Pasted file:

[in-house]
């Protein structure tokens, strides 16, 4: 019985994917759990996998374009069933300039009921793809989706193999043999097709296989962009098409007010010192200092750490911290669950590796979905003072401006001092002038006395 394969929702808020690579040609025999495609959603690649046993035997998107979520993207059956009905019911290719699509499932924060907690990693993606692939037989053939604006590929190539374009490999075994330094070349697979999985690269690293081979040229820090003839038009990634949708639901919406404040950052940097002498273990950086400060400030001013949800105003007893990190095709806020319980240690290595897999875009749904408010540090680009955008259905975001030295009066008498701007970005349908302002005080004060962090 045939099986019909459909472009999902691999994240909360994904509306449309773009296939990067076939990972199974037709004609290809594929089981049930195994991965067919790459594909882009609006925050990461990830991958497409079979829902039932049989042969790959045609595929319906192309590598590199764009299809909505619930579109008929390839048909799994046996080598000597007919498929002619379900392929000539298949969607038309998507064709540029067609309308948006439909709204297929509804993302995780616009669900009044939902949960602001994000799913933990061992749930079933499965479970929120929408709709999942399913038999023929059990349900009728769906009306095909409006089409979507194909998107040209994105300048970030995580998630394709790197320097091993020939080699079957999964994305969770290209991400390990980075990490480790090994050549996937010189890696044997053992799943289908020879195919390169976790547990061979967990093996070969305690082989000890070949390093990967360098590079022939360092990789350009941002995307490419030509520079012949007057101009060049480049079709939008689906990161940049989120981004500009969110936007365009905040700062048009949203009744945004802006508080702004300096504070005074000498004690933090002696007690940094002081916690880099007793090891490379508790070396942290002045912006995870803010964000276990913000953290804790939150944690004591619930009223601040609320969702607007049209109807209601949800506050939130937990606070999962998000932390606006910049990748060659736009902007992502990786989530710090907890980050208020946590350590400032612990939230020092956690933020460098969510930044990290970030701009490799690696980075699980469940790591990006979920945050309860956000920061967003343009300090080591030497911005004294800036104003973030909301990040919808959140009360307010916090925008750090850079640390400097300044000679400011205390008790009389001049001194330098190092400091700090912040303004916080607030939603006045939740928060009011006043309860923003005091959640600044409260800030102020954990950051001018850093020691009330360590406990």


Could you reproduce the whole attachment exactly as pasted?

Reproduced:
[in-house]
């Protein structure tokens, strides 16, 4: 019985994917759990996998374009069933300039009921793809989706193999043999097709296989962009098409007010010192200092750490911290669950590796979905003072401006001092002038006395 394969929702808020690579040609025999495609959603690649046993035997998107979520993207059956009905019911290719699509499932924060907690990693993606692939037989053939604006590929190539374009490999075994330094070349697979999985690269690293081979040229820090003839038009990634949708639901919406404040950052940097002498273990950086400060400030001013949800105003007893990190095709806020319980240690290595897999875009749904408010540090680009955008259905975001030295009066008498701007970005349908302002005080004060962090 045939099986019909459909472009999902691999994240909360994904509306449309773009296939990067076939990972199974037709004609290809594929089981049930195994991965067919790459594909882009609006925050990461990830991958497409079979829902039932049989042969790959045609595929319906192309590598590199764009299809909505619930579109008929390839048909799994046996080598000597007919498929002619379900392929000539298949969607038309998507064709540029067609309308948006439909709204297929509804993302995780616009669900009044939902949960602001994000799913933990061992749930079933499965479970929120929408709709999942399913038999023929059990349900009728769906009306095909409006089409979507194909998107040209994105300048970030995580998630394709790197320097091993020939080699079957999964994305969770290209991400390990980075990490480790090994050549996937010189890696044997053992799943289908020879195919390169976790547990061979967990093996070969305690082989000890070949390093990967360098590079022939360092990789350009941002995307490419030509520079012949007057101009060049480049079709939008689906990161940049989120981004500009969110936007365009905040700062048009949203009744945004802006508080702004300096504070005074000498004690933090002696007690940094002081916690880099007793090891490379508790070396942290002045912006995870803010964000276990913000953290804790939150944690004591619930009223601040609320969702607007049209109807209601949800506050939130937990606070999962998000932390606006910049990748060659736009902007992502990786989530710090907890980050208020946590350590400032612990939230020092956690933020460098969510930044990290970030701009490799690696980075699980469940790591990006979920945050309860956000920061967003343009300090080591030497911005004294800036104003973030909301990040919808959140009360307010916090925008750090850079640390400097300044000679400011205390008790009389001049001194330098190092400091700090912040303004916080607030939603006045939740928060009011006043309860923003005091959640600044409260800030102020954990950051001018850093020691009330360590406990």